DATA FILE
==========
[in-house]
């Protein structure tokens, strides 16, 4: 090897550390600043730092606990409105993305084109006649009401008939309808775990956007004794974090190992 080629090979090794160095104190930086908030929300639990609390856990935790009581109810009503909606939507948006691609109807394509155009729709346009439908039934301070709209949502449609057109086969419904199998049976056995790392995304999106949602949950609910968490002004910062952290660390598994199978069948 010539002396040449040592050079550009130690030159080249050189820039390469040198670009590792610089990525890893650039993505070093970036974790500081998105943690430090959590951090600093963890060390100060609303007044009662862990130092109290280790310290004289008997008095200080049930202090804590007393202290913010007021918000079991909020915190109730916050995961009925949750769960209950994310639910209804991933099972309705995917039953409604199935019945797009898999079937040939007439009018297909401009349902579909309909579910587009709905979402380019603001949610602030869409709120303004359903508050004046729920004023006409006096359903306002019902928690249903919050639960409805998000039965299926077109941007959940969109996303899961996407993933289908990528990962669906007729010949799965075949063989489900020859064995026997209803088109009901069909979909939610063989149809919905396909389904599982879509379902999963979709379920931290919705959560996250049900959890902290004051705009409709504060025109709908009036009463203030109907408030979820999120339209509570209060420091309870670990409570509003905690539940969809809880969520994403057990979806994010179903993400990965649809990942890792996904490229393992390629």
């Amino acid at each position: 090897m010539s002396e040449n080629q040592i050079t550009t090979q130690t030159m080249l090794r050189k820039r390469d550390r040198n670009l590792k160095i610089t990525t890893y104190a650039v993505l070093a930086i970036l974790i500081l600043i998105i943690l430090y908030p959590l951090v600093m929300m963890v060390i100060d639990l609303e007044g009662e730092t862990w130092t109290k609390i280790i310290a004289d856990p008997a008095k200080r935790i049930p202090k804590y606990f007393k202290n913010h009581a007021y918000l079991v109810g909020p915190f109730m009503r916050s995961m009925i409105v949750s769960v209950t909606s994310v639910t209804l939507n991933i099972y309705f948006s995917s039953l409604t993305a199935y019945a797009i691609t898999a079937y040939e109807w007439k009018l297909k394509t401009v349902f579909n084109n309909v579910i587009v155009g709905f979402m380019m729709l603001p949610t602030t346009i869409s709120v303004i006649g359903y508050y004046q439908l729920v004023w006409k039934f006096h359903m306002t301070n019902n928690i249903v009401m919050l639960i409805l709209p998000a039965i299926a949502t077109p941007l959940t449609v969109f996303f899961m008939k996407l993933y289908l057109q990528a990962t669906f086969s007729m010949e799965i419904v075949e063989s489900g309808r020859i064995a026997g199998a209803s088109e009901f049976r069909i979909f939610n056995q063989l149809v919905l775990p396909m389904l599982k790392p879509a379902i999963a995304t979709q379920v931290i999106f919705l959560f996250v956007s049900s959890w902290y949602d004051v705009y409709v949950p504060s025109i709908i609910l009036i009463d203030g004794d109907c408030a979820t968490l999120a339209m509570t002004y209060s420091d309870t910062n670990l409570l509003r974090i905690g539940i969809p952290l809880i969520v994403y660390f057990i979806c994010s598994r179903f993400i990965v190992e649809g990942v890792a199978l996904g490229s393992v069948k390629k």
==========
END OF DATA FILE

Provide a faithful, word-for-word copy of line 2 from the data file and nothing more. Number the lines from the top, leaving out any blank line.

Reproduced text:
């Protein structure tokens, strides 16, 4: 090897550390600043730092606990409105993305084109006649009401008939309808775990956007004794974090190992 080629090979090794160095104190930086908030929300639990609390856990935790009581109810009503909606939507948006691609109807394509155009729709346009439908039934301070709209949502449609057109086969419904199998049976056995790392995304999106949602949950609910968490002004910062952290660390598994199978069948 010539002396040449040592050079550009130690030159080249050189820039390469040198670009590792610089990525890893650039993505070093970036974790500081998105943690430090959590951090600093963890060390100060609303007044009662862990130092109290280790310290004289008997008095200080049930202090804590007393202290913010007021918000079991909020915190109730916050995961009925949750769960209950994310639910209804991933099972309705995917039953409604199935019945797009898999079937040939007439009018297909401009349902579909309909579910587009709905979402380019603001949610602030869409709120303004359903508050004046729920004023006409006096359903306002019902928690249903919050639960409805998000039965299926077109941007959940969109996303899961996407993933289908990528990962669906007729010949799965075949063989489900020859064995026997209803088109009901069909979909939610063989149809919905396909389904599982879509379902999963979709379920931290919705959560996250049900959890902290004051705009409709504060025109709908009036009463203030109907408030979820999120339209509570209060420091309870670990409570509003905690539940969809809880969520994403057990979806994010179903993400990965649809990942890792996904490229393992390629």